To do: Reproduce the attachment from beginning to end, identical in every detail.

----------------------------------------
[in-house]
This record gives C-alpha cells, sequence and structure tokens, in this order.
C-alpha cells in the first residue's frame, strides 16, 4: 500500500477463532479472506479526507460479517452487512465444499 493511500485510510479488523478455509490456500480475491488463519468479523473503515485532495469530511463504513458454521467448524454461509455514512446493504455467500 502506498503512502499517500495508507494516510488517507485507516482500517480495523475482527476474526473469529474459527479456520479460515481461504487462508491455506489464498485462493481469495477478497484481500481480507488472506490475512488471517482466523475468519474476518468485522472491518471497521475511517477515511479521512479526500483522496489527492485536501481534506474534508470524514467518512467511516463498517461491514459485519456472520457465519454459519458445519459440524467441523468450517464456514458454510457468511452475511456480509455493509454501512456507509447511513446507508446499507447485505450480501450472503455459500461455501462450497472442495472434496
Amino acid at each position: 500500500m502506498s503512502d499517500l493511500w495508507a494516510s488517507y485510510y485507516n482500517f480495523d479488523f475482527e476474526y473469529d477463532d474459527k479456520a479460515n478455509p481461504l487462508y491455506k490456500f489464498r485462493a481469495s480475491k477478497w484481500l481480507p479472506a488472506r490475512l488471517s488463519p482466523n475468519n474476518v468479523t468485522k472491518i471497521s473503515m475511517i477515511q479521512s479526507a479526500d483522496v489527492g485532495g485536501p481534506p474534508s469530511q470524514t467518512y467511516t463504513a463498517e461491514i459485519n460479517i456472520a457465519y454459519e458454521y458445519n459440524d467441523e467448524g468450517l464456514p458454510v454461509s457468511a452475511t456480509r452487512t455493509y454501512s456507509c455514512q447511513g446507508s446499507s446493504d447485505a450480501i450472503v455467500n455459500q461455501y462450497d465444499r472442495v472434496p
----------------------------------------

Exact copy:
[in-house]
This record gives C-alpha cells, sequence and structure tokens, in this order.
C-alpha cells in the first residue's frame, strides 16, 4: 500500500477463532479472506479526507460479517452487512465444499 493511500485510510479488523478455509490456500480475491488463519468479523473503515485532495469530511463504513458454521467448524454461509455514512446493504455467500 502506498503512502499517500495508507494516510488517507485507516482500517480495523475482527476474526473469529474459527479456520479460515481461504487462508491455506489464498485462493481469495477478497484481500481480507488472506490475512488471517482466523475468519474476518468485522472491518471497521475511517477515511479521512479526500483522496489527492485536501481534506474534508470524514467518512467511516463498517461491514459485519456472520457465519454459519458445519459440524467441523468450517464456514458454510457468511452475511456480509455493509454501512456507509447511513446507508446499507447485505450480501450472503455459500461455501462450497472442495472434496
Amino acid at each position: 500500500m502506498s503512502d499517500l493511500w495508507a494516510s488517507y485510510y485507516n482500517f480495523d479488523f475482527e476474526y473469529d477463532d474459527k479456520a479460515n478455509p481461504l487462508y491455506k490456500f489464498r485462493a481469495s480475491k477478497w484481500l481480507p479472506a488472506r490475512l488471517s488463519p482466523n475468519n474476518v468479523t468485522k472491518i471497521s473503515m475511517i477515511q479521512s479526507a479526500d483522496v489527492g485532495g485536501p481534506p474534508s469530511q470524514t467518512y467511516t463504513a463498517e461491514i459485519n460479517i456472520a457465519y454459519e458454521y458445519n459440524d467441523e467448524g468450517l464456514p458454510v454461509s457468511a452475511t456480509r452487512t455493509y454501512s456507509c455514512q447511513g446507508s446499507s446493504d447485505a450480501i450472503v455467500n455459500q461455501y462450497d465444499r472442495v472434496p